Murder, Romance and 2 ShootingsRating: 3.25 stars
Buy Link:
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Length: Novel

I’m going to start this review a little differently, partly because I’m not really sure how to start the review. Murder, Romance, and Two Shootings is a fictionalized memoir of the book’s author, Todd Smith. The basic story is true, but the names, places, and other aspects of the story have been changed for the novel.

Smith had the ill luck to be the victim of not one, but two shootings, the last of which was the mass shooting of a Town Council meeting at Kirkwood City Hall in 2008. Two police officers, two Council members, and the Director of Public Works were killed. The city mayor was wounded and died months later as a result of his injuries. Smith was a reporter for a local paper and was ultimately the sole survivor of the shooting. And this was after surviving a previous shooting during a robbery gone wrong and enduring the murder of a close friend to violent crime. The only reason I’ve detailed all this is because when you read Murder, Romance, and Two Shootings, you aren’t reading a fiction story, but the recollections of a man’s life. It’s what makes this book so hard to review. Because Murder, Romance and Two Shootings isn’t very good.

This book is written with a cold, almost wooden sort of prose. Smith is a well-established journalist, so that likely accounts for the precise grammar and mechanically correct styling. I suppose there is a measure of distance that Smith has placed between himself and the horrific events he recounts. How could he not? To have endured so much and to have the ability to write about it, separating himself from the action on page makes sense. But the story lacks passion. It lacks much emotion at all. It is dispassionate and devoid of feeling. When we’re told of anger and fear and terror… it feels flat and empty. I wanted to feel something. The events are profound and should be impactful, but they aren’t. They exist as facts, recounted in a rote, voiceless manner and without any emotional connection between the author and the readers.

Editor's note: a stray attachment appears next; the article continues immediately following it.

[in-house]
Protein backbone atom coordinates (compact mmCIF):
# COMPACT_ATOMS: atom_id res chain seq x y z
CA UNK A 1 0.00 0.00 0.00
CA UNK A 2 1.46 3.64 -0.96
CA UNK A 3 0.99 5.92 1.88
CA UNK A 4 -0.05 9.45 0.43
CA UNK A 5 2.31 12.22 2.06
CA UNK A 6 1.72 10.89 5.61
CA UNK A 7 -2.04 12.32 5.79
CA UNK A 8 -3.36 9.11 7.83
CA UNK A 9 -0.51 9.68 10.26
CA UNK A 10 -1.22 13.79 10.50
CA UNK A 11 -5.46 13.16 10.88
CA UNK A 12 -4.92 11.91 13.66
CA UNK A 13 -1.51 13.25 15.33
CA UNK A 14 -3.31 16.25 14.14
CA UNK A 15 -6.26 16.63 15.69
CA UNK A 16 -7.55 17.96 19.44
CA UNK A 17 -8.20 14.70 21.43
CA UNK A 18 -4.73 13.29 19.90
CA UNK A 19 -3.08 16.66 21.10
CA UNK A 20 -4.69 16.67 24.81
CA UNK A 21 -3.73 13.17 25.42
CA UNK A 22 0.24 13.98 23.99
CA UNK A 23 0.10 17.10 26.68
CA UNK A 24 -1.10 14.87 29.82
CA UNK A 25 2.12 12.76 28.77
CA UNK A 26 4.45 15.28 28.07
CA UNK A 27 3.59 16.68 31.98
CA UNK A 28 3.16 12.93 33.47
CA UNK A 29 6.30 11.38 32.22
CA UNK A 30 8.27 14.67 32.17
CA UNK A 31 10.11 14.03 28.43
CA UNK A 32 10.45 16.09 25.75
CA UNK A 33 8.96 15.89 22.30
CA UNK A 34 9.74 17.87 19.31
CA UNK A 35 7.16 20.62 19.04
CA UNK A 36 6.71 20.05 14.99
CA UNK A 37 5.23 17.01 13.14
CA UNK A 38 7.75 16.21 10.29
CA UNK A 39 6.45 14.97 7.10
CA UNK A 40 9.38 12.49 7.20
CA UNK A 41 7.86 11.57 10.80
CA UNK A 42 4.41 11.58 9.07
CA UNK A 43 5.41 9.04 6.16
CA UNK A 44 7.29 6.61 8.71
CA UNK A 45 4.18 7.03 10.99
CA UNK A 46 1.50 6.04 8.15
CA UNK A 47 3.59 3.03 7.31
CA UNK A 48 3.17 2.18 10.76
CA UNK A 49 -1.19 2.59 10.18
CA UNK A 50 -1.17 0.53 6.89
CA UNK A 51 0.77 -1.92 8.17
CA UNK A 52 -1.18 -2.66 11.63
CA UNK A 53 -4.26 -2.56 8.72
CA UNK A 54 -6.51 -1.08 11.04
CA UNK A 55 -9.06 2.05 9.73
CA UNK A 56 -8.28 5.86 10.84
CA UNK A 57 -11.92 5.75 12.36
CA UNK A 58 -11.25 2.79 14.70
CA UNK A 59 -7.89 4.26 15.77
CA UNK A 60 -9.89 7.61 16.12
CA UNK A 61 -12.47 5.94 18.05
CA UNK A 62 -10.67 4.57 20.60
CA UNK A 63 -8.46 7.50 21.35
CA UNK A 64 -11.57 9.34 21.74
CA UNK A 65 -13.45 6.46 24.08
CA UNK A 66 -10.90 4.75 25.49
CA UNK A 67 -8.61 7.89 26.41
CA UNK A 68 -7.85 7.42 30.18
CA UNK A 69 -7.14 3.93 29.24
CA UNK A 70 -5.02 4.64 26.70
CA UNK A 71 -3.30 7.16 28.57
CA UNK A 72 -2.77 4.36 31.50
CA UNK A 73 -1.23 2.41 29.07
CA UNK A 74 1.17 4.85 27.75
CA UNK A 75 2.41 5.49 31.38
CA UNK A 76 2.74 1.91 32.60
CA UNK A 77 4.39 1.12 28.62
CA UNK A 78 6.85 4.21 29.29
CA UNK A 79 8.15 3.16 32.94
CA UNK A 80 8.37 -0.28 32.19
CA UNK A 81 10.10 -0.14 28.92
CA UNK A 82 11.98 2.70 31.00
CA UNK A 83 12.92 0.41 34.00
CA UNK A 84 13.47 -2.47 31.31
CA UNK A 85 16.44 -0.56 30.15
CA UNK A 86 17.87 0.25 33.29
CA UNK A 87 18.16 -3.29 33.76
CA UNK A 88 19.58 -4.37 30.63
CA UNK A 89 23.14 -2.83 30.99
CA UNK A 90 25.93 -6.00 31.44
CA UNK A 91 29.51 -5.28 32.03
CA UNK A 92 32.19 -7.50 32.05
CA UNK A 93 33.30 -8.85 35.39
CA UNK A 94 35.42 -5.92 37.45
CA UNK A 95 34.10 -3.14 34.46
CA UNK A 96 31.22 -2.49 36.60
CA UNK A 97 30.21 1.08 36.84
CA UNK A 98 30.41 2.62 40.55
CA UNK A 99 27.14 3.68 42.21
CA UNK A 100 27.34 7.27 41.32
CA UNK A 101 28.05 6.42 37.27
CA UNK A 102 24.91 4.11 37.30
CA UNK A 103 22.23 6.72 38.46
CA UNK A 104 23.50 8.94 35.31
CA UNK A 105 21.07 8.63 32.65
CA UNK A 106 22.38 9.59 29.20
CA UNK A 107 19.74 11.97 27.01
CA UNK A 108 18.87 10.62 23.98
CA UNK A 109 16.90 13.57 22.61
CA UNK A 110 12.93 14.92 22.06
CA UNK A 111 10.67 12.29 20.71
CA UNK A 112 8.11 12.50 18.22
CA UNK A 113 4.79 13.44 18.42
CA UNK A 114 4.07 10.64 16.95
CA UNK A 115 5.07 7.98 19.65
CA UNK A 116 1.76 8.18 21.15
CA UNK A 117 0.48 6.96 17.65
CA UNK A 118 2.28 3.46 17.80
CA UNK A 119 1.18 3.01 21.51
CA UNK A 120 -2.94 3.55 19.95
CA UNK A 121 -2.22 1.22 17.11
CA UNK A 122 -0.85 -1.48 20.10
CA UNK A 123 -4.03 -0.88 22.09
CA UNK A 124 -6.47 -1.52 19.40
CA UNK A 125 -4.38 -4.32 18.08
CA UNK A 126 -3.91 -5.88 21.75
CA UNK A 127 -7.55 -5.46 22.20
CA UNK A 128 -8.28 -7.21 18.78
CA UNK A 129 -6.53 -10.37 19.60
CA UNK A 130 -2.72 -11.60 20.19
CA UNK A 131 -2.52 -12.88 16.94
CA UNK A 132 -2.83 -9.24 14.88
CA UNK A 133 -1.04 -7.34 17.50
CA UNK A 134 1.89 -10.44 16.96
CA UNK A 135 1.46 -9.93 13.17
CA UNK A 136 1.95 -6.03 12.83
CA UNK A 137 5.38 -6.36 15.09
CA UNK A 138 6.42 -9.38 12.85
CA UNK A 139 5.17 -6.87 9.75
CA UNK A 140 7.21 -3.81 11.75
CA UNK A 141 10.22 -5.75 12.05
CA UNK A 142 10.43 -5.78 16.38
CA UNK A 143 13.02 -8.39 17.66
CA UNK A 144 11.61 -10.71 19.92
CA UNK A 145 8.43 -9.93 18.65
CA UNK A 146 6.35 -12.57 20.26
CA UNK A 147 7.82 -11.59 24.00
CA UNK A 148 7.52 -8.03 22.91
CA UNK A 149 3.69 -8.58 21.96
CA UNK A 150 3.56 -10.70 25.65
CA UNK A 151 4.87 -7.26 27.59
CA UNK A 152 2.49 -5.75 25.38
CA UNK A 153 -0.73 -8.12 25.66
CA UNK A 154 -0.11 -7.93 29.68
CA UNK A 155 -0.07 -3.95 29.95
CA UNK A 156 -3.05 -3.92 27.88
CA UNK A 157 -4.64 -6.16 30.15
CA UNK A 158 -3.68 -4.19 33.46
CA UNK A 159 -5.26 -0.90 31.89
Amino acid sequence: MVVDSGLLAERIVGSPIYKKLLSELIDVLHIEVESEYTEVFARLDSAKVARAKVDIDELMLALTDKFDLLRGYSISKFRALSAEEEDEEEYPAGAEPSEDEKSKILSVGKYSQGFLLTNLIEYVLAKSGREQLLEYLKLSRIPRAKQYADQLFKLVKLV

There is no characterization here. There are people and perhaps some of their mannerisms are fictionalized, but we aren’t told much about them. They go through the procedures of life, and sometimes death, but do so in such a way that we never know who they are. The closest we come to connecting with anyone is Rick, a man who loved Marilyn Monroe, was a constant friend, and a murder victim. We mourn his death for the senselessness of it all and because the author suffers his loss, but not because we were truly allowed to know him. All of the characters in this book are sketches, the rough, cobbled together creations of memory that never materialize on page. And as a reader, I never found a way to truly understand what the author went through. Nor are we allowed to know the people who touched his life.

Todd Allen Smith lived through multiple tragedies, the last of which has become a near daily event in American society. That he survived is amazing. That he found the strength to tell his story is something to be honored. But this quasi-fictionalized format was perhaps not the right one for that story. It lacks emotion and any developed voice through which I could connect.

Murder, Romance and Two Shootings is a loose collection of facts and fiction that never coalesces into the powerful narrative that it should have. And I wish that it had. Because this story, along with the stories of every victim of senseless, destructive violence, deserves to be told well.

sue sig

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